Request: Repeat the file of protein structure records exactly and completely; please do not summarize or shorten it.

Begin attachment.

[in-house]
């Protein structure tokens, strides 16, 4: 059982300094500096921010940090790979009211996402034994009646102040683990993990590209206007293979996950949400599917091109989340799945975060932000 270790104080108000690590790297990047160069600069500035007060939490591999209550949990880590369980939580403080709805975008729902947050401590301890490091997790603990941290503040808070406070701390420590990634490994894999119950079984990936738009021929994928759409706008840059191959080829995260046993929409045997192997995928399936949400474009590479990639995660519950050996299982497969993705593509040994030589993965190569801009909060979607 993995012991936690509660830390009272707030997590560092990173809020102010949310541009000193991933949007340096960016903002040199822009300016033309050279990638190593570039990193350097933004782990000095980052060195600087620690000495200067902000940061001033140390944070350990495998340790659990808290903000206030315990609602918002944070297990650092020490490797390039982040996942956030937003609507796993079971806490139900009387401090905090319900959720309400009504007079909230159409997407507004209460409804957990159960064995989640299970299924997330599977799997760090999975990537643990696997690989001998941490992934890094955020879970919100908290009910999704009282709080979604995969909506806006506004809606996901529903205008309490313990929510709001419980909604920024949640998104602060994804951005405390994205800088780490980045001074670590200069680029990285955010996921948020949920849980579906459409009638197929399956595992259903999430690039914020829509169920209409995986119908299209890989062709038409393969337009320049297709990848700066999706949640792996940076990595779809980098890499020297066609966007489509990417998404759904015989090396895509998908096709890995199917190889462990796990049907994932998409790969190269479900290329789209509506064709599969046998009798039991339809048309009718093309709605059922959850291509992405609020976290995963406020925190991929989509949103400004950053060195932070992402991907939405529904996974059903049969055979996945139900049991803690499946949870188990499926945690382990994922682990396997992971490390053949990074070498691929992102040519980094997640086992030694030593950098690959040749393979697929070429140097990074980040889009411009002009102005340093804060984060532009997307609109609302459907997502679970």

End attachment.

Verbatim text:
[in-house]
């Protein structure tokens, strides 16, 4: 059982300094500096921010940090790979009211996402034994009646102040683990993990590209206007293979996950949400599917091109989340799945975060932000 270790104080108000690590790297990047160069600069500035007060939490591999209550949990880590369980939580403080709805975008729902947050401590301890490091997790603990941290503040808070406070701390420590990634490994894999119950079984990936738009021929994928759409706008840059191959080829995260046993929409045997192997995928399936949400474009590479990639995660519950050996299982497969993705593509040994030589993965190569801009909060979607 993995012991936690509660830390009272707030997590560092990173809020102010949310541009000193991933949007340096960016903002040199822009300016033309050279990638190593570039990193350097933004782990000095980052060195600087620690000495200067902000940061001033140390944070350990495998340790659990808290903000206030315990609602918002944070297990650092020490490797390039982040996942956030937003609507796993079971806490139900009387401090905090319900959720309400009504007079909230159409997407507004209460409804957990159960064995989640299970299924997330599977799997760090999975990537643990696997690989001998941490992934890094955020879970919100908290009910999704009282709080979604995969909506806006506004809606996901529903205008309490313990929510709001419980909604920024949640998104602060994804951005405390994205800088780490980045001074670590200069680029990285955010996921948020949920849980579906459409009638197929399956595992259903999430690039914020829509169920209409995986119908299209890989062709038409393969337009320049297709990848700066999706949640792996940076990595779809980098890499020297066609966007489509990417998404759904015989090396895509998908096709890995199917190889462990796990049907994932998409790969190269479900290329789209509506064709599969046998009798039991339809048309009718093309709605059922959850291509992405609020976290995963406020925190991929989509949103400004950053060195932070992402991907939405529904996974059903049969055979996945139900049991803690499946949870188990499926945690382990994922682990396997992971490390053949990074070498691929992102040519980094997640086992030694030593950098690959040749393979697929070429140097990074980040889009411009002009102005340093804060984060532009997307609109609302459907997502679970």